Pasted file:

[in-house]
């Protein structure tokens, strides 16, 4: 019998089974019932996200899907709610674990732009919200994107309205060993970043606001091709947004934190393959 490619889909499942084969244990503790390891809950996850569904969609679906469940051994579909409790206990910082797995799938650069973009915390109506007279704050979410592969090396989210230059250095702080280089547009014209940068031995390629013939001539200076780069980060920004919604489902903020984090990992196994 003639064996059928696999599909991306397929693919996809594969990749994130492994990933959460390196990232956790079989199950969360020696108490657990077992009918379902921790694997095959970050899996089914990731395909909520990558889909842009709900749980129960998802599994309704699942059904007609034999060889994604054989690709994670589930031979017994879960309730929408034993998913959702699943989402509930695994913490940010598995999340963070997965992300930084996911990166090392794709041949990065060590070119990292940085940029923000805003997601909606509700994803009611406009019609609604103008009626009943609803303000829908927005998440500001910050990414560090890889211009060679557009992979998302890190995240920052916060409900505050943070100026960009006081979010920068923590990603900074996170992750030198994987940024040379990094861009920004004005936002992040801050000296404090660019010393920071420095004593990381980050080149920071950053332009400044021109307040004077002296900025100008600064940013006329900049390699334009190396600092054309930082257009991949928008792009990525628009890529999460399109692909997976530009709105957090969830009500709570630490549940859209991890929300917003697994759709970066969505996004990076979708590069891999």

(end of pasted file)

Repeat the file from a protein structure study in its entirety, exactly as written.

[in-house]
């Protein structure tokens, strides 16, 4: 019998089974019932996200899907709610674990732009919200994107309205060993970043606001091709947004934190393959 490619889909499942084969244990503790390891809950996850569904969609679906469940051994579909409790206990910082797995799938650069973009915390109506007279704050979410592969090396989210230059250095702080280089547009014209940068031995390629013939001539200076780069980060920004919604489902903020984090990992196994 003639064996059928696999599909991306397929693919996809594969990749994130492994990933959460390196990232956790079989199950969360020696108490657990077992009918379902921790694997095959970050899996089914990731395909909520990558889909842009709900749980129960998802599994309704699942059904007609034999060889994604054989690709994670589930031979017994879960309730929408034993998913959702699943989402509930695994913490940010598995999340963070997965992300930084996911990166090392794709041949990065060590070119990292940085940029923000805003997601909606509700994803009611406009019609609604103008009626009943609803303000829908927005998440500001910050990414560090890889211009060679557009992979998302890190995240920052916060409900505050943070100026960009006081979010920068923590990603900074996170992750030198994987940024040379990094861009920004004005936002992040801050000296404090660019010393920071420095004593990381980050080149920071950053332009400044021109307040004077002296900025100008600064940013006329900049390699334009190396600092054309930082257009991949928008792009990525628009890529999460399109692909997976530009709105957090969830009500709570630490549940859209991890929300917003697994759709970066969505996004990076979708590069891999």